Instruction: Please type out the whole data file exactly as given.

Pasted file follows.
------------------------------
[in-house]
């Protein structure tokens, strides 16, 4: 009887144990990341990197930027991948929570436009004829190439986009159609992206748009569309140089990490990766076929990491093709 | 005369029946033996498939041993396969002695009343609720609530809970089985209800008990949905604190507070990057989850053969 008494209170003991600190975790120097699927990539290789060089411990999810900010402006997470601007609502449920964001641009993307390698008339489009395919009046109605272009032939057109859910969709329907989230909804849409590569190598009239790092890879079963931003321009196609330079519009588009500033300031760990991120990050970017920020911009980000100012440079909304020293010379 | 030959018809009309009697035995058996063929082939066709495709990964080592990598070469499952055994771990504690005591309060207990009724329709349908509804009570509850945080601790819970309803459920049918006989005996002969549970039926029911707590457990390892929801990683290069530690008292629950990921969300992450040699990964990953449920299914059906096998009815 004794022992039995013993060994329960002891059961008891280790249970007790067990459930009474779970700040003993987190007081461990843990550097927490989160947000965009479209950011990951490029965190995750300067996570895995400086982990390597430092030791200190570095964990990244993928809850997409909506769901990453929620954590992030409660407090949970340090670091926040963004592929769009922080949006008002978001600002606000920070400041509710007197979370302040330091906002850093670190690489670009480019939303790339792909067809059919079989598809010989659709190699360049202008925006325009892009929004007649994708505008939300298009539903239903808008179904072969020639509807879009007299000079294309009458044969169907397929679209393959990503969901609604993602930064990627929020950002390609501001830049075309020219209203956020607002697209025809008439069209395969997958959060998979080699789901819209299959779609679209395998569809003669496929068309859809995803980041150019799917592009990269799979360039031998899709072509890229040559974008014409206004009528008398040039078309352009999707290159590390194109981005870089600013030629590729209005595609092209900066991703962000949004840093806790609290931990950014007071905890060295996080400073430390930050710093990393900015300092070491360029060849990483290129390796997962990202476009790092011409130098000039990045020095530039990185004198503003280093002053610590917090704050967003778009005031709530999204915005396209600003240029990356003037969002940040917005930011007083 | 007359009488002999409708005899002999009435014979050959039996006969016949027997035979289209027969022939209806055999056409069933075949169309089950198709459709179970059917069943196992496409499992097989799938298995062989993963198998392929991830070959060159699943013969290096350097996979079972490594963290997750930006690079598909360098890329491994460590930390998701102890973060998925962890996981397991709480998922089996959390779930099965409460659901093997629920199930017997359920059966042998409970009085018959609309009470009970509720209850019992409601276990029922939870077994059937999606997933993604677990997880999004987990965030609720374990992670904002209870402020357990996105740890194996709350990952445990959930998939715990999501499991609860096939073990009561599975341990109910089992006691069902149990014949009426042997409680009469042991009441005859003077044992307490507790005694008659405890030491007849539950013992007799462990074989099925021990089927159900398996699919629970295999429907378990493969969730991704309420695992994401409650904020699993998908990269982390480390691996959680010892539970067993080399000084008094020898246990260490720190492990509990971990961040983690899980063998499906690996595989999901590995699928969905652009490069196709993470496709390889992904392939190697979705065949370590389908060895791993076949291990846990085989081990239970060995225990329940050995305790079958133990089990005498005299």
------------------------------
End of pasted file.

[in-house]
């Protein structure tokens, strides 16, 4: 009887144990990341990197930027991948929570436009004829190439986009159609992206748009569309140089990490990766076929990491093709 | 005369029946033996498939041993396969002695009343609720609530809970089985209800008990949905604190507070990057989850053969 008494209170003991600190975790120097699927990539290789060089411990999810900010402006997470601007609502449920964001641009993307390698008339489009395919009046109605272009032939057109859910969709329907989230909804849409590569190598009239790092890879079963931003321009196609330079519009588009500033300031760990991120990050970017920020911009980000100012440079909304020293010379 | 030959018809009309009697035995058996063929082939066709495709990964080592990598070469499952055994771990504690005591309060207990009724329709349908509804009570509850945080601790819970309803459920049918006989005996002969549970039926029911707590457990390892929801990683290069530690008292629950990921969300992450040699990964990953449920299914059906096998009815 004794022992039995013993060994329960002891059961008891280790249970007790067990459930009474779970700040003993987190007081461990843990550097927490989160947000965009479209950011990951490029965190995750300067996570895995400086982990390597430092030791200190570095964990990244993928809850997409909506769901990453929620954590992030409660407090949970340090670091926040963004592929769009922080949006008002978001600002606000920070400041509710007197979370302040330091906002850093670190690489670009480019939303790339792909067809059919079989598809010989659709190699360049202008925006325009892009929004007649994708505008939300298009539903239903808008179904072969020639509807879009007299000079294309009458044969169907397929679209393959990503969901609604993602930064990627929020950002390609501001830049075309020219209203956020607002697209025809008439069209395969997958959060998979080699789901819209299959779609679209395998569809003669496929068309859809995803980041150019799917592009990269799979360039031998899709072509890229040559974008014409206004009528008398040039078309352009999707290159590390194109981005870089600013030629590729209005595609092209900066991703962000949004840093806790609290931990950014007071905890060295996080400073430390930050710093990393900015300092070491360029060849990483290129390796997962990202476009790092011409130098000039990045020095530039990185004198503003280093002053610590917090704050967003778009005031709530999204915005396209600003240029990356003037969002940040917005930011007083 | 007359009488002999409708005899002999009435014979050959039996006969016949027997035979289209027969022939209806055999056409069933075949169309089950198709459709179970059917069943196992496409499992097989799938298995062989993963198998392929991830070959060159699943013969290096350097996979079972490594963290997750930006690079598909360098890329491994460590930390998701102890973060998925962890996981397991709480998922089996959390779930099965409460659901093997629920199930017997359920059966042998409970009085018959609309009470009970509720209850019992409601276990029922939870077994059937999606997933993604677990997880999004987990965030609720374990992670904002209870402020357990996105740890194996709350990952445990959930998939715990999501499991609860096939073990009561599975341990109910089992006691069902149990014949009426042997409680009469042991009441005859003077044992307490507790005694008659405890030491007849539950013992007799462990074989099925021990089927159900398996699919629970295999429907378990493969969730991704309420695992994401409650904020699993998908990269982390480390691996959680010892539970067993080399000084008094020898246990260490720190492990509990971990961040983690899980063998499906690996595989999901590995699928969905652009490069196709993470496709390889992904392939190697979705065949370590389908060895791993076949291990846990085989081990239970060995225990329940050995305790079958133990089990005498005299």